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linate

catholic v protestant justification

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linate

i thought i'd see how christians here people view this debate. 

it seems if you try to do justice to both sides, it's merely an academic question. both sides say you need to rely on jesus and do good, and that grace is the ultimate reason any of us escape death.  neither side really gets into the calculus of how much or the rate of advancement in good works one must do. it's all a legal matter.  catholics say any good works one does can be counted as applying to the justification one receives, and Jesus is the reason that allows this and picks up any slack in justification that you fall short on. protestants say all justification is from jesus, and any advance in good works merely adds to ones 'sanctification'. catholics also use the word sanctifacation but it goes hand in hand with the word justification. 

you can find quotes for each side in the bible. most starkly you have romans by paul who said a person is justified apart from their works, and james says a person is justified with their works. if you dont want to take this as a contradiction, you have to say you could read either passage in its alterantive spin too. i dont see how you can say one side is more right than the other. 

of course jesus didn't get legalistic. to the catholics point, he stressed being good, but he also stressed having faith in him. so this is a wash as to which side is better too. 

i like to think about the bigger picture. we are loved unconditionally without any work of our own, but we also have to do good if we are actually christian. 
the rest is just details. 

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BarbaraTherese

My tuppence worth:

Well I think that if one claims to follow Jesus and to love Him and leads a degenerate type of life, then one is showing through deeds that there is no real following nor love............in other words "I will demonstrate my faith to you from my works." (James Chapter 2)  I don't think that any of our good works merits justification - nor that any amount of good works can do this.  Justification is a free Gift of God and His Mercy which comes to us through the channel of our Faith in Him.  Not an empty sort of Faith that has no sorrow for sin and desire to amend one's life.  But an active Faith that has both.  Jesus preached sorrow for sin and amendment of life.  If I have faith in Him without those qualities of sorrow and amendment, it is an empty and useless type of faith, a ridiculous sort of faith.  Good works will follow from sorrow for sin and amendment of life through God's Grace and The Holy Spirit active in a person.  How much is needed for justification?  As stated previously, it is not a matter of quantity but of quality of life flowing through (not from) sorrow for sin and amendment of life as channels for God's Mercy, His Grace and The Holy Spirit.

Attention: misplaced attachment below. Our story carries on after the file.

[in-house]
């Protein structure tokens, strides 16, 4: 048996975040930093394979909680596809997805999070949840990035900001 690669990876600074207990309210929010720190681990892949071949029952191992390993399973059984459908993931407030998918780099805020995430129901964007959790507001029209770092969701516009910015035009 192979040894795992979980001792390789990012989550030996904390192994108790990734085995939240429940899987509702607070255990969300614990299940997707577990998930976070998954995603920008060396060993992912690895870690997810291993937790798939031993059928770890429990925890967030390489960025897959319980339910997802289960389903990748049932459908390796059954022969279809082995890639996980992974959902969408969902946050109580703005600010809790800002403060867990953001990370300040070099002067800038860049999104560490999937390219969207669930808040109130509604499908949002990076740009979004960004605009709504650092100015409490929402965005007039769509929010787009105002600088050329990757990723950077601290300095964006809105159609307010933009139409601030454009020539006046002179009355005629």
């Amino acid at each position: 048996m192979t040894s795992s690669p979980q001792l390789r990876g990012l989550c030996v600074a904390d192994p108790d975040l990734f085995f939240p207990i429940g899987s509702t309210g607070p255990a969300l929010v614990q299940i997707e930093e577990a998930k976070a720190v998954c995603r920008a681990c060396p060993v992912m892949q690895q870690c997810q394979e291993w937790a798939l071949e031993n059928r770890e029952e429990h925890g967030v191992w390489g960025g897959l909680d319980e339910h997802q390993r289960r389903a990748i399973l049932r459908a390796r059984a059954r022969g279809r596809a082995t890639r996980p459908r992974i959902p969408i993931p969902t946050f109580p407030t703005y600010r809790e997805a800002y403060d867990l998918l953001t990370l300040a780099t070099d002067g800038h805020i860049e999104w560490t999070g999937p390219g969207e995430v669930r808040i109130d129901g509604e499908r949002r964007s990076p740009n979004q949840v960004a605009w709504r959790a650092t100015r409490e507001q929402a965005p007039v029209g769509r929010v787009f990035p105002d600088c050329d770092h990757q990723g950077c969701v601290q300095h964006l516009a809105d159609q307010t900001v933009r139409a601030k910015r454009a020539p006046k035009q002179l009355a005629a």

Sorrow for sin and amendment of life is not a one time event.  It is a daily or even hourly renewed event - a consistent state of soul.

We are justified by our "repentant faith which leads to justification and includes hope in God's Mercy" (see quote box below)

Quote

http://www.ewtn.com/library/ANSWERS/JUSFAITH.htm What does St. Paul mean in telling us that this "justification" comes through faith, or by faith? It is clear that by "faith" the Apostle does not mean any kind of belief whatever: St. James teaches that even the demons have a certain kind of faith or belief, but it certainly does not bring them the grace of God. He says, "you believe in the one God—that is creditable enough, but the demons have the same belief, and they tremble with fear" (James 2:19). It is very clear from many Scriptural passages that the kind of faith we need for justification is a repentant faith (Lk 24:47; Acts 2:38; 3:19; 17:30; Rom 2:4; 1 Cor 7:9-10 etc.). Sorrow for sin and the sincere desire to change are what is missing from the "faith" which even demons and wicked people can have. This repentant faith which leads to justification includes hope in God's mercy, and is itself possible only when the sinner receives actual grace which enables him to turn in contrition towards God's mercy.

 

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linate
15 hours ago, BarbaraTherese said:

My tuppence worth:

Well I think that if one claims to follow Jesus and to love Him and leads a degenerate type of life, then one is showing through deeds that there is no real following nor love............in other words "I will demonstrate my faith to you from my works." (James Chapter 2)  I don't think that any of our good works merits justification - nor that any amount of good works can do this.  Justification is a free Gift of God and His Mercy which comes to us through the channel of our Faith in Him.  Not an empty sort of Faith that has no sorrow for sin and desire to amend one's life.  But an active Faith that has both.  Jesus preached sorrow for sin and amendment of life.  If I have faith in Him without those qualities of sorrow and amendment, it is an empty and useless type of faith, a ridiculous sort of faith.  Good works will follow from sorrow for sin and amendment of life through God's Grace and The Holy Spirit active in a person.  How much is needed for justification?  As stated previously, it is not a matter of quantity but of quality of life flowing through (not from) sorrow for sin and amendment of life as channels for God's Mercy, His Grace and The Holy Spirit.